Fire, plague, scandal and delinquents

1817 – Famous Last Words

George Yeomans was working in a gravel pit at Ivington when several men warned him that the sides had become unstable.

George’s reply was that he was not frightened of shadows – just before the earth fell on him and killed him.

1838 – Death of Pugilist

James Bibb died after a boxing contest and initially it was thought that injuries received during the fight were to blame.

The subsequent investigation decided that he had died from Erysipelas, which rather sounds like a cover up!   That might be slightly unfair, because death from the condition was perfectly possible.

1843 – New Chapel of Ease is Consecrated at Ivington

The ceremony of consecration of St. John’s Episcopal Chapel was carried out by the Lord Bishop of the Diocese, some twelve months after the foundation stone was laid by Mrs. Arkwright of Hampton Court.

The building was described as having a pleasing appearance, but there was much criticism.  For example “in the campanile neither beauty nor ornament has been considered – the iron casements are ill suited to the building and the unseemly plinths of the buttresses offend the eye”.

The interior didn’t get much praise either, although one correspondent did say that “it was one of the neatest structures he ever saw, without any unnecessary display”

1846 – The Queen v the Rev. Josiah Bartlett

Josiah Bartlett, curate of Ivington was accused of scandalous libel on his sister in law, Mrs. Tozer.

The Attorney General applied for a rule to show cause why a criminal information should not be filed against the Rev. Josiah Bartlett, and told of a long history of domestic troubles relating to Mr. Bartlett, who had been married for about 14 years and had six children.

Apparently, Mr. Bartlett wrote to his wife at Broadward where they lived,  telling him that he wanted a separation, citing insolence from her family and her preference to their company rather than his.

He offered to pay for her trip to London to live with her relatives, as long as he could keep the children with the exception of Amelia and Emily, which she could have if she wanted!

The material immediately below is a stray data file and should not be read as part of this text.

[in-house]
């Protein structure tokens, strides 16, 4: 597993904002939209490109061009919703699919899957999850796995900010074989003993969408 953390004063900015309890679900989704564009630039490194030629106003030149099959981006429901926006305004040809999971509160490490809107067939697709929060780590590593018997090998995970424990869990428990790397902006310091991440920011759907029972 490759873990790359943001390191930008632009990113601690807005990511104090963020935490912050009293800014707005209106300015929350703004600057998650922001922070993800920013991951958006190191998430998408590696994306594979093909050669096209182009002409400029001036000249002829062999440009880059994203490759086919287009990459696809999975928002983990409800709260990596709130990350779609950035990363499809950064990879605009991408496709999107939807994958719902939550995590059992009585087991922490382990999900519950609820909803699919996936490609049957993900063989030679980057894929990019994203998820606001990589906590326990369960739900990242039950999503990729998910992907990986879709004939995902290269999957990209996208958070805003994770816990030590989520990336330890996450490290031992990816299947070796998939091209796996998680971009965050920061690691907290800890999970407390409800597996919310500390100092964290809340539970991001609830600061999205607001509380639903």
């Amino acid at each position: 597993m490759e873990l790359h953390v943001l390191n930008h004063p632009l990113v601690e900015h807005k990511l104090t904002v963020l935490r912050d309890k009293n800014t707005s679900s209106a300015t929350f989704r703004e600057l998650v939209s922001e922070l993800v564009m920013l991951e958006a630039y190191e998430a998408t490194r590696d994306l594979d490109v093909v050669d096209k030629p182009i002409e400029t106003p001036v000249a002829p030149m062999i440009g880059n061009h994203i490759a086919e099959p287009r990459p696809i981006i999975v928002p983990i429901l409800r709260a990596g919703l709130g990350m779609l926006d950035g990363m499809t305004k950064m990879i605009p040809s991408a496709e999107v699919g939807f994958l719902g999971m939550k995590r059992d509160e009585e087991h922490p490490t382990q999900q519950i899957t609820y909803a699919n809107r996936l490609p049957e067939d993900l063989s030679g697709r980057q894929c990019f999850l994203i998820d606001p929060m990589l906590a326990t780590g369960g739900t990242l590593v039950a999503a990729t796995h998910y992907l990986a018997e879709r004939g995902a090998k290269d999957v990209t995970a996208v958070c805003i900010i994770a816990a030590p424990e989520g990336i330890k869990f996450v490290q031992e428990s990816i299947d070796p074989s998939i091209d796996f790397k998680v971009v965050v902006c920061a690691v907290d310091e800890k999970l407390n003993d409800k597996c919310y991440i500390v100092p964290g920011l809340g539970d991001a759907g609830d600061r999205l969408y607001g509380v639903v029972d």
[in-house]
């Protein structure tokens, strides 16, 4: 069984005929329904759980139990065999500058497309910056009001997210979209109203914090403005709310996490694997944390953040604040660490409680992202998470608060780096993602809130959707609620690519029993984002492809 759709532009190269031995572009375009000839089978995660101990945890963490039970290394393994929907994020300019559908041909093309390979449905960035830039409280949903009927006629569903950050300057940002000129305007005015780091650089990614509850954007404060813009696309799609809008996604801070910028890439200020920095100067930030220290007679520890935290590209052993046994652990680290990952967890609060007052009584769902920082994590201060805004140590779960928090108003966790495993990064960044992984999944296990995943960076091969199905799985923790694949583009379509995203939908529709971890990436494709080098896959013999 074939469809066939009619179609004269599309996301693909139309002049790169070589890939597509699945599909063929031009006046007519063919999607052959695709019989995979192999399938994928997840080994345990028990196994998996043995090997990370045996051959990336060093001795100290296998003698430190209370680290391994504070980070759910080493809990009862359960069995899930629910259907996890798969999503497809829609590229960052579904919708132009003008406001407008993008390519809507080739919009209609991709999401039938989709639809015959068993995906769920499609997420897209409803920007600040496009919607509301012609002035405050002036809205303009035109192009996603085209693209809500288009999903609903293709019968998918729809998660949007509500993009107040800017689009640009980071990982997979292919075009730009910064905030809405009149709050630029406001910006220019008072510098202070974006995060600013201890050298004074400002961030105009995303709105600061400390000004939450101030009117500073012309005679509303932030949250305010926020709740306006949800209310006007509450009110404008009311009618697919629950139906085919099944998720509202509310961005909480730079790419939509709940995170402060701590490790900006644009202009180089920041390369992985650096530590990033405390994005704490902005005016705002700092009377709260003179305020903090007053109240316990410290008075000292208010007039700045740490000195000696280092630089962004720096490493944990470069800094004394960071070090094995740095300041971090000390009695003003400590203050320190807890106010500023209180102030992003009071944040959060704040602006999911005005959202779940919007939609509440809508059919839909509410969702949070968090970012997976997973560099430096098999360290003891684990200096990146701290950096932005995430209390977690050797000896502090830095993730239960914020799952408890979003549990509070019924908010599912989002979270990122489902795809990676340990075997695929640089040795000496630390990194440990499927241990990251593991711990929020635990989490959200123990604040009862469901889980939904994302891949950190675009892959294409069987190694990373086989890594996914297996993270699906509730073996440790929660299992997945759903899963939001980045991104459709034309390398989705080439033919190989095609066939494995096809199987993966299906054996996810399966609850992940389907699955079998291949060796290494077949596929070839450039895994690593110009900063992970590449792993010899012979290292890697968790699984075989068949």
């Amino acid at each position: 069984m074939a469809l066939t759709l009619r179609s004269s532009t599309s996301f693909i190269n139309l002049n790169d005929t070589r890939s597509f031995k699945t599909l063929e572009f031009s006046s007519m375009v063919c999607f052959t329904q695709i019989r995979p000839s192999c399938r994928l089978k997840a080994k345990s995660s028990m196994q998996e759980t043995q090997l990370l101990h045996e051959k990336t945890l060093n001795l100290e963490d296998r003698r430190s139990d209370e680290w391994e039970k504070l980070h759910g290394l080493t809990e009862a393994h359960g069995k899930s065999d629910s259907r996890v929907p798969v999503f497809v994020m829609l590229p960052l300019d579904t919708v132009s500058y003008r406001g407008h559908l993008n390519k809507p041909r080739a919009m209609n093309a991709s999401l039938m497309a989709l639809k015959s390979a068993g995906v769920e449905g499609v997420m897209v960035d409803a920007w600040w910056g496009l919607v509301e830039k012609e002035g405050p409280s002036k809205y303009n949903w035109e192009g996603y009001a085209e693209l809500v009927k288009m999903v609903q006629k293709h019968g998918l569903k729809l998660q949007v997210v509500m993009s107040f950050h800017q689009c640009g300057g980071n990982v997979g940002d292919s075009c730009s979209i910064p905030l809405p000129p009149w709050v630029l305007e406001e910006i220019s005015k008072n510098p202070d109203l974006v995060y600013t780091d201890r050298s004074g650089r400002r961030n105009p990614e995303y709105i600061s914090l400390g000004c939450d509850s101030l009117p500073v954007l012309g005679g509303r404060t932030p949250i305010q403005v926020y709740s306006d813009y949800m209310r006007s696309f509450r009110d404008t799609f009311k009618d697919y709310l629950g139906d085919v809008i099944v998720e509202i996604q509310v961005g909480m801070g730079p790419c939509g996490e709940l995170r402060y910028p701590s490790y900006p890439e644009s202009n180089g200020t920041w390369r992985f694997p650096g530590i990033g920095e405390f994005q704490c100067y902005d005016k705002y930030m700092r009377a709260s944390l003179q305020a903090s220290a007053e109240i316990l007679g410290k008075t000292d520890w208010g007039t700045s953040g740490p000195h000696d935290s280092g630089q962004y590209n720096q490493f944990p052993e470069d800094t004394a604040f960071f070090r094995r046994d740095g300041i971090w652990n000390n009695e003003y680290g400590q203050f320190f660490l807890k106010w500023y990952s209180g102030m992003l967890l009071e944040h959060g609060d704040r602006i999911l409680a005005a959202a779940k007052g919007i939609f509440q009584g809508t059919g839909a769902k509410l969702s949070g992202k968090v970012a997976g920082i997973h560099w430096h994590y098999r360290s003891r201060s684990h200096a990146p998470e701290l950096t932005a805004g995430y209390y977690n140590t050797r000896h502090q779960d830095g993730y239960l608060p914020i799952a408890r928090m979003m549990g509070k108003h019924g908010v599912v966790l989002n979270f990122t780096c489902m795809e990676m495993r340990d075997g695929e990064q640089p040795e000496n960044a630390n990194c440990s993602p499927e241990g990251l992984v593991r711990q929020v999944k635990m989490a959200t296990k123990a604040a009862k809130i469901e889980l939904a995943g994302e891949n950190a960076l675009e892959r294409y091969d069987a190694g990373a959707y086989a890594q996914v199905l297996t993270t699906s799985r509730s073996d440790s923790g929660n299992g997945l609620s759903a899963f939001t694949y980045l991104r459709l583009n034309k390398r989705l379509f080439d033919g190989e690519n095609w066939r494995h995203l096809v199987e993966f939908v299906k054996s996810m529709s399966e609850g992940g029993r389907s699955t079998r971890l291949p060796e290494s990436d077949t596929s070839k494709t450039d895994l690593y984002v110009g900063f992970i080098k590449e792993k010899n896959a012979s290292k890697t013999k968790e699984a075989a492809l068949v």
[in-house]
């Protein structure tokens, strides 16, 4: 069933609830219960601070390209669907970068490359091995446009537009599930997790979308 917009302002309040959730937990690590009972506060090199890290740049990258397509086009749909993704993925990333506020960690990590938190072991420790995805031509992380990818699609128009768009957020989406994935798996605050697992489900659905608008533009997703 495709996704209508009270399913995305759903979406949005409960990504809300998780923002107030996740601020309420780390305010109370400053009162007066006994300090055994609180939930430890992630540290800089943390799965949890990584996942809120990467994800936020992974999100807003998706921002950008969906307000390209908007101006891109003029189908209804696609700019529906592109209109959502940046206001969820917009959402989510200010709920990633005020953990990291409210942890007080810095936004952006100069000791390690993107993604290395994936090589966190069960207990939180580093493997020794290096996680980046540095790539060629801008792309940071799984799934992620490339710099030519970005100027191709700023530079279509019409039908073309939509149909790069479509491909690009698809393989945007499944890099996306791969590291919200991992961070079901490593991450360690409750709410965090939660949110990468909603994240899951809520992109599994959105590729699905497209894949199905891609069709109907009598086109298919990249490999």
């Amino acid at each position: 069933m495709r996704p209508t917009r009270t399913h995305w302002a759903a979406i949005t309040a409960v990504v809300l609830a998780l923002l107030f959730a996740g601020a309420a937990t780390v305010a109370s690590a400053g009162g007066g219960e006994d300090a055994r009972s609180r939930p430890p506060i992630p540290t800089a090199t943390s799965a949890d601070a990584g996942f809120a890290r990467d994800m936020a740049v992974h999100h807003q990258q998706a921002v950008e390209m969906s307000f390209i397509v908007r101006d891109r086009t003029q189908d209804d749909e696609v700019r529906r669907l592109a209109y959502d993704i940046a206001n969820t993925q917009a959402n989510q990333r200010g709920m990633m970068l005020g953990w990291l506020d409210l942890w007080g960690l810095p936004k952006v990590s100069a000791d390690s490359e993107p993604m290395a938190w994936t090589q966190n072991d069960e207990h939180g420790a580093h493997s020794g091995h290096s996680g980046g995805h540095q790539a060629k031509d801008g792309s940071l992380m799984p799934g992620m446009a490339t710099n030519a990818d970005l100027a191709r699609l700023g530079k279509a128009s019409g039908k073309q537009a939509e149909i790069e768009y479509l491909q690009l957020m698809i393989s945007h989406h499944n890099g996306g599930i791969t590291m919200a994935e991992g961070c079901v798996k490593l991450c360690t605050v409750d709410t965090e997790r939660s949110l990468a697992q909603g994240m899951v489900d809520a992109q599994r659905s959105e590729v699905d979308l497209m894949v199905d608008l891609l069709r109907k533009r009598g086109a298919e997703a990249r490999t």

After receiving this letter, Mrs. Bartlett asked her sister, Mrs Tozer to come to Broadward, which she duly did along with her brother Mr. Boult in the place of her husband who was away on business.  When Mr. Bartlett turned up, there were some heated arguments and he looked as if he was about to hit Mrs. Tozer – shortly afterwards, Mrs Tozer and her brother went to stay in the Lion Hotel in Leominster.

Mr. Bartlett sent letter after letter to Mrs. Tozer, and eventually the content became so awful that she showed them to her husband who initiated the court proceedings.  One of the worst letters intimated that Mrs. Tozer was not a virgin when she married, and that she had attempted on one occasion to seduce himself, and in effect he blackmailed her by threatening to expose her to her husband if she didn’t stop interfering in his domestic affairs.

The Attorney General said that Mrs. Tozer denied on oath that any of it was true, but she had admitted that Mr. Bartlett had indecently propositioned her after his own marriage, and that she had of course rejected him.

The Attorney General prayed that a rule to show cause might be granted.  Mr. Justice Williams, on behalf of the court, immediately agreed.

1847 – The Rev. Josiah Bartlett Continued

Following on from the previous article, in February 1847 the Lord Bishop of Hereford served the Rev. Josiah Bartlett of Ivington with a warning about his future, and he replied as follows, clearly trying to ignore the seriousness of the sentence of the Court of the Queen’s Bench:

“To the Right Reverend Thomas, by Divine Permission Lord Bishop of Hereford.

I, Josiah Bartlett, clerk, incumbent of the district church of Saint John at Ivington, in the county and diocese of Hereford, having received your lordship’s monition requiring me to reside on my benefice aforesaid, do hereby in reply or return to such monition make answer, and say that there is no house of residence belonging thereto.

And I further say as advised that I have a legal cause of exemption from residence by reason of my forcible detention by order of the Honorable Judges of the Court of the Queen’s Bench, who, acting on evidence falsely given and from divers other causes, have been misled in their intention impartially to administer the law, and I hereby certify and affirm that it is my intention to appeal to the superior courts against the judgement which has been pronounced……”

He went on to say that he had no intention of doing anything about the monition, and wrote a veiled threat about his actions should the order be enforced.  He also complained bitterly of four “strangers” who caused a report to be circulated in the local paper regarding his suspension.

1851 – Marriage of Rev. G.H. Kirwood of Ivington

On 2nd July 1851, the Rev. G.H. Kirwood married Miss Colt and more than five hundred people gathered in a field next to the school room to celebrate the occasion.